Nigerian author Adichie urges Williams grads to commit to social justice
PHOTO GALLERY | 2017 Williams College Graduation
WILLIAMSTOWN — In just minutes, hundreds of black-gowned students on the lawn before her would be handed the "fancy pants" degrees they'd worked so hard to earn at Williams College.
But first, a celebrated Nigerian writer called on them to see through the shroud of their experiences, and for many their privilege, and work to improve the experiment that is America.
"This is not a perfect country," said Chimamanda Ngozi Adichie, author of 2013's "Americanah," which won the National Book Critics Circle Award. "But it was built on an idea that was humane and beautiful and very much worth perfecting. What America will become is now in the hands of your generation.
"You cannot be complacent," she said, as gold and purple banners moved on the stage behind her at the college's 228th commencement. "You cannot afford to be complacent. Because democracy is always fragile. There is injustice in your backyard."
And in a political reference that brought sustained applause and cheers, Adichie told 525 undergraduate and 43 graduate students that creating a just society demands more than pushing from the political left or right.
"It requires people who know that incompetence dressed up as strategy is still incompetence. And still unacceptable," she said. "It requires resilient and resistant people who believe in the true idea of America and in the idea of truth and in just laws and who will constantly and consistently take a stand."
In another reference to contemporary politics, Adichie said she'd grown up in a nation governed by a dictator — and then issued a caution.
"I know how easily injustice becomes normal. I know how quickly, in the face of sustained mediocrity, we collectively lower our standards," she said. "So that unacceptable things suddenly become not so bad."
Adichie spoke after receiving one of five honorary degrees, following brisk and well-received remarks by three student speakers, a college tradition since 1901.
Jeffrey Rubel, of Dallas, Texas, the speaker chosen by his class, worked playfully to cast new light on the notion of "the daily grind."
Holding up a jar of sea glass, he said that the action of waves — a daily grinding of water and sand — buffs away sharp edges.
"There's no specific moment when this transformation happened," he said. "And this is how our lives work. The forces that polish us are always acting. And for us they are our everyday routines."
"And it's our Williams routines that have shaped us into the extraordinary Williams graduates that we are today," Rubel said.
Melanie Subbiah, of Norwich, Vt., selected to speak by Phi Beta Kappa, noted the importance of ordinary moments in life that seem to go unrecognized. Enter the grapefruit. She said she was floored one day to see a friend peel and eat a grapefruit like an orange, rather than cutting it in half and digging out fruity sections.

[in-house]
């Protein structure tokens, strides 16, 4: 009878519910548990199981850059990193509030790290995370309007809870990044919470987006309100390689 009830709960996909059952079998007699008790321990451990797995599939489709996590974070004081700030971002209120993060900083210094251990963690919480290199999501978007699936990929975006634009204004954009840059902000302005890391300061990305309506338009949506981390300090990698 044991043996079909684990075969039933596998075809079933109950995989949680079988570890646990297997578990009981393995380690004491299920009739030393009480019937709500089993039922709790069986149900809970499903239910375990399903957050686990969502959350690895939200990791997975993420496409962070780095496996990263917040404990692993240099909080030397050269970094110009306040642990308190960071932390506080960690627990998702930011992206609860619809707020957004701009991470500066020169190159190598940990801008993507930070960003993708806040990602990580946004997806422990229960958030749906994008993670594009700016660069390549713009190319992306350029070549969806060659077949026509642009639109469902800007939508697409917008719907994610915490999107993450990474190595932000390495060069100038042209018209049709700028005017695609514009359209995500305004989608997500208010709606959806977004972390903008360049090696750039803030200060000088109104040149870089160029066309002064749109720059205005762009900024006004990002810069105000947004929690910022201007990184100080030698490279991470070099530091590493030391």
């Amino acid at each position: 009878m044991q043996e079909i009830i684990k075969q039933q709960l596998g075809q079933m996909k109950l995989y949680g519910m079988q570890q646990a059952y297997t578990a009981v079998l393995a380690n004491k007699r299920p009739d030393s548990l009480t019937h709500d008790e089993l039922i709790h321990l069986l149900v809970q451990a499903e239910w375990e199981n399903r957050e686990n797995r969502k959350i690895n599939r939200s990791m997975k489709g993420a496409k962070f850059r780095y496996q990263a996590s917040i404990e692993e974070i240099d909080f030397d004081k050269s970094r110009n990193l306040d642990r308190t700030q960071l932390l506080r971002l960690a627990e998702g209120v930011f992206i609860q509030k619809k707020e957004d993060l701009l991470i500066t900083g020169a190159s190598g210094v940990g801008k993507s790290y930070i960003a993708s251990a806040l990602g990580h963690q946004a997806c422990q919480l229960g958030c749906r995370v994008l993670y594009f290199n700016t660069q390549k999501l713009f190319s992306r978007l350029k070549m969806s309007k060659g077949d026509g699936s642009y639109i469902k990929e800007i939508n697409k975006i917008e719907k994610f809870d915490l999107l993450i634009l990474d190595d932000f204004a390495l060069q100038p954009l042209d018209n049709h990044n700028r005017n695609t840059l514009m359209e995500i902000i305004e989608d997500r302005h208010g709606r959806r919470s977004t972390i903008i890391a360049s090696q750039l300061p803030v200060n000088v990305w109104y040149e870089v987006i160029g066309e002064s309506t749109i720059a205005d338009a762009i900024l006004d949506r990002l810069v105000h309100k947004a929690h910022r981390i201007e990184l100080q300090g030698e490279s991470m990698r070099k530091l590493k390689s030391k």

Yes, she's just talking about breakfast, Subbiah said. "But you can imagine other moments like this with far more profound reaches."
Like all graduates, she and her classmates leave on top, but soon enter a world that may seem indifferent to them, she observed.
"But sometimes someone will be watching, and it's these small local acts — of originality, of kindness, or resistance — that add up."
The Class of 2017 valedictorian, Caroline White-Nockleby, of Cambridge, stepped to the microphone to note that she had entered with the Class of 2016. That means she's had a glimpse, through the lives of friends, into what comes next.
What had the past year taught them in their first months after Williams? White-Nockleby presented outtakes from an informal poll she conducted.
People in the world steal stuff, she said. Others seem to have it all figured out, sparking jealousy.
Another friend told her: "The people who helped me through the year were often not just friends, but strangers."
And another: "I still feel like a kid sometimes."
Those vignettes led White-Nockleby to urge fellow graduates to keep absorbing advice. "Those we meet may be struggling, thriving, lonely or in love — or maybe all those at once. But they are human. And together, they are wise."
'Own your ambition'
Adichie, the main speaker, is known for addressing gender equality issues in her fiction and non-fiction alike. She urged women listening not to fall victim to questions about the strength of their goals.
"Please own your ambition. Ambition is not a bad word," she said.
And when it comes to personal success, regardless of gender, people should not bank on luck.
"Sometimes you have to nudge fortune a little," Adichie said. "Sometimes you have to badger fortune, and keep trying. Because luck is never enough."
Other honorary degree recipients included former U.S. Poet Laureate Billy Collins; Williams graduate and former professor William C. Dudley, now president of Washington and Lee University; former EPA Administrator Gina McCarthy (who raised and shook her fists with a grin when the audience applauded mention of the agency); and climate scientist Gavin A. Schmidt of NASA's Goddard Institute for Space Studies.
Nine residents of Berkshire County were among the undergrads receiving degrees. They were Ivy Adair Ciaburri of Hinsdale, Megan Katherine Bird of Pittsfield and the following residents of Williamstown: Luke Thomas Costley, William M. Kirby, Jackson E. Parese, Rohan Raj Shastri, Kathleen Swoap, Jacob G. Verter and Alex White.
Along with the 525 undergraduates, the college conferred 43 master's degrees, 13 to students in the Program in the History of Art and 30 to fellows from the Center for Development Economics.
Along one campus passageway flew flags of 53 nations, representing the origins of all graduates.
Reach staff writer Larry Parnass at 413-496-6214 or @larryparnass.
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